Unlocking the true value of your organisation's information
By Kim Andersen, Account CTO at T-Systems South Africa
Data volumes are growing exponentially. But as increasing amounts of information about customers, markets, and products/services engulf organisations, we need to look at data in a new way.
To achieve true digital transformation, the organisation needs to stop viewing information storage as an ever-expanding cost that needs to be contained, and realise its worth as a strategic asset that can be effectively leveraged for competitive advantage.
Historically, certain information would be stored in a specific warehouse, to be used for a specific purpose. For example, a bank would store a customer’s Financial Intelligence Centre Act (FICA) documents for the express purpose of ensuring compliance fulfilment, and making sure the documents are available to the regulator upon request.
When stored and used in this silo-based approach, the data sets have no opportunity to enrich each other, to help the organisation better understand the customer, or to ultimately contribute towards providing customers with a better experience.
Organisations should start by distinguishing the data that is key to their business, from the supporting data. Often, this first step is to consolidate data sets relating to customers, to achieve the so-called ‘single view of the customer’. From there, other data repositories and sources on the periphery of the organisation can be correlated to that core data, increasing its usefulness.
A great example of this approach to information assets is found in New York City, where the police force merges data from thousands of surveillance cameras, with information from radioactive sensors, 911 calls, license plate readers, and a number of public safety databases.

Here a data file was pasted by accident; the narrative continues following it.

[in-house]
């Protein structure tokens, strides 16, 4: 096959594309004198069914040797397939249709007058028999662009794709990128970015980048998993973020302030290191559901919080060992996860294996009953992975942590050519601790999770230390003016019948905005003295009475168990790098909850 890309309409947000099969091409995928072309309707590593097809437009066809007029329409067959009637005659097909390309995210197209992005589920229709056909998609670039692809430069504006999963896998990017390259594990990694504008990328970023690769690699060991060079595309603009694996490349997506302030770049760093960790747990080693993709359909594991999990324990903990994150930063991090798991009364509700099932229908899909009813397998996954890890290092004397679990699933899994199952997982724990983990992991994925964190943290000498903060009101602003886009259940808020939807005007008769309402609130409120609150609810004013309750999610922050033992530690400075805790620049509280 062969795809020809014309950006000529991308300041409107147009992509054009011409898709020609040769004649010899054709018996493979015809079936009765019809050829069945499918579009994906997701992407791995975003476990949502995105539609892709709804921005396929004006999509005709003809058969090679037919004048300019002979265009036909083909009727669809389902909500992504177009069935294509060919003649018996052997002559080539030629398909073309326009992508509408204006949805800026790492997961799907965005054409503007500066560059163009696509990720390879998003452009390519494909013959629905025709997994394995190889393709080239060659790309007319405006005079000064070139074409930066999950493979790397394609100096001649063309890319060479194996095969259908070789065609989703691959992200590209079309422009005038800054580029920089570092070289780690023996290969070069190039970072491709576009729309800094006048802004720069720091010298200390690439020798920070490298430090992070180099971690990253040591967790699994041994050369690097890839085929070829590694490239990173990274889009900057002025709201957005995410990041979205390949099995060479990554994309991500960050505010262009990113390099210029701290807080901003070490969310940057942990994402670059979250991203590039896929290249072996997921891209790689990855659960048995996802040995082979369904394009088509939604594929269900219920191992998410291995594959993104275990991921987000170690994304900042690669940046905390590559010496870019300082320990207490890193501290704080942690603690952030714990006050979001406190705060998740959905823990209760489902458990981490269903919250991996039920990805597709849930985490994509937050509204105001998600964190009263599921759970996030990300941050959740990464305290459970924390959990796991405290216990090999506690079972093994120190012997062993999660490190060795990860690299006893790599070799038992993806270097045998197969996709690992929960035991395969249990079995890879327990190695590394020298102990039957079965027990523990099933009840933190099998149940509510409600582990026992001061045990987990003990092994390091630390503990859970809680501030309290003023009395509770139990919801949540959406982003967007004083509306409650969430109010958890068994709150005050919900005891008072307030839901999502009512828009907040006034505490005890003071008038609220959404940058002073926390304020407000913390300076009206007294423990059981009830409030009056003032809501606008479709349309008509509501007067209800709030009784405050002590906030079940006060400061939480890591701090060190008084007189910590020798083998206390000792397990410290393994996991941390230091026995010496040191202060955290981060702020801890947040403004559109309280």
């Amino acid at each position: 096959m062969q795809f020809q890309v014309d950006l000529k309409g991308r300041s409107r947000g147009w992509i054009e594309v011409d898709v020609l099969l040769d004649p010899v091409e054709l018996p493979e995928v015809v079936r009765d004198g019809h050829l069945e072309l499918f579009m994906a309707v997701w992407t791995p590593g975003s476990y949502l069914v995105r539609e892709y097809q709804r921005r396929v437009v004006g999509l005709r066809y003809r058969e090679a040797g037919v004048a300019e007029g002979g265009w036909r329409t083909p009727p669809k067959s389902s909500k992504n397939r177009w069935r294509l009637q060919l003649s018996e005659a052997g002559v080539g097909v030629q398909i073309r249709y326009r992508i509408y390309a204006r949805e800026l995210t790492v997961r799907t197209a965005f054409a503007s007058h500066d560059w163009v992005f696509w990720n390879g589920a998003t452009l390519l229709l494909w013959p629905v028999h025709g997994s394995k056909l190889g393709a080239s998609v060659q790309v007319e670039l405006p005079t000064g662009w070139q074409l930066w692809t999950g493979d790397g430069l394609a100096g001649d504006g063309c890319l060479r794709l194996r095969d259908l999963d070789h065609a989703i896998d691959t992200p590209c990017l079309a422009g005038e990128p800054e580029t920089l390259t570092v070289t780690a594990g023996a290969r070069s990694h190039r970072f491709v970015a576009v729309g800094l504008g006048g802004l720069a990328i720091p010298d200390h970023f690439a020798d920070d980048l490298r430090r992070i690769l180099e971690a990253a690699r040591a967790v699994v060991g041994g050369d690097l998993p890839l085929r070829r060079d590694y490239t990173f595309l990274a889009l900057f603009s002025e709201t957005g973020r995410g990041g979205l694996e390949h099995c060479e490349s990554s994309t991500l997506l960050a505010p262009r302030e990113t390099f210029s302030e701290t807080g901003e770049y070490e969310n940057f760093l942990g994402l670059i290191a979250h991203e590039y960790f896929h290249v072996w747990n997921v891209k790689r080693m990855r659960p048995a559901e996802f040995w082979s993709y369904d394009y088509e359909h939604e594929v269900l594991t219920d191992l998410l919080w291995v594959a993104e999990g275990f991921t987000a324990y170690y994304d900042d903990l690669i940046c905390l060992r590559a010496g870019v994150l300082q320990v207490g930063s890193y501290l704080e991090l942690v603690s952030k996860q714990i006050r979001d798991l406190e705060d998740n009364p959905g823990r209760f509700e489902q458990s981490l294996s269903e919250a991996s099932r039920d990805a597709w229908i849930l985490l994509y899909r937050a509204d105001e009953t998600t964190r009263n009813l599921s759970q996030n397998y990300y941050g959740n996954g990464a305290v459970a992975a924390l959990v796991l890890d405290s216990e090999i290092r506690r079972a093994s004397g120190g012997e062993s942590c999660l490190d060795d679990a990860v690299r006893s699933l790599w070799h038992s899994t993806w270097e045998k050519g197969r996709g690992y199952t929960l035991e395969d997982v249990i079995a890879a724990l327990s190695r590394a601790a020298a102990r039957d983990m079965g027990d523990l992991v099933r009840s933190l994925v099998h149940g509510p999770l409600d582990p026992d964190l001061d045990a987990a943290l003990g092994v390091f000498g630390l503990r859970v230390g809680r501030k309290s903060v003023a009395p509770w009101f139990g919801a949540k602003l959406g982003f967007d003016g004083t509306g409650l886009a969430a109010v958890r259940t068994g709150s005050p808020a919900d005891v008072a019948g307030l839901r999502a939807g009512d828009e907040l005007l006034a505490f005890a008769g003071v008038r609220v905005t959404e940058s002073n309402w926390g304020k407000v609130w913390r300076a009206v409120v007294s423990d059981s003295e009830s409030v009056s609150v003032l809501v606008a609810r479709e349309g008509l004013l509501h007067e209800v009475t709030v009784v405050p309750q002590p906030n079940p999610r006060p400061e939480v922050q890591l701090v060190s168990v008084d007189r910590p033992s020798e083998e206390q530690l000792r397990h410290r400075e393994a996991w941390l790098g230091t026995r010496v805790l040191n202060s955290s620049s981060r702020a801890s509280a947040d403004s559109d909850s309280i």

At the heart sits a set of transactional data, the historical crime records of the city, which acts as the digital reference point. The data from all the other sources is then correlated to, or fed into, this framework. This enables proactive policing, where police officers and police vehicles are dynamically allocated to different locations at certain times.
In the corporate environment, a cohesive approach to Big Data also enables what we refer to as ‘extensible collaboration’, where information is more easily shared with external parties, within and across value chains.
By connecting to each other via APIs and other forms of integration, companies as disparate as aircraft manufacturers, weather broadcasters, and household insurers can engage in new, “virtual” value chains.
With a modern approach to data management, organisations can benefit from the future of machine-generated data, where sensors from all kinds of industrial household items can transmit data back to central points.
5 minutes with... Janthana Kaenprakhamroy, CEO, Tapoly
Founder and CEO of award-winning insurtech firm Tapoly, Janthana Kaenprakhamroy heads up Europe’s first on-demand insurance platform for the gig economy, winning industry awards, innovating in the digital insurance space, and leading with inclusivity.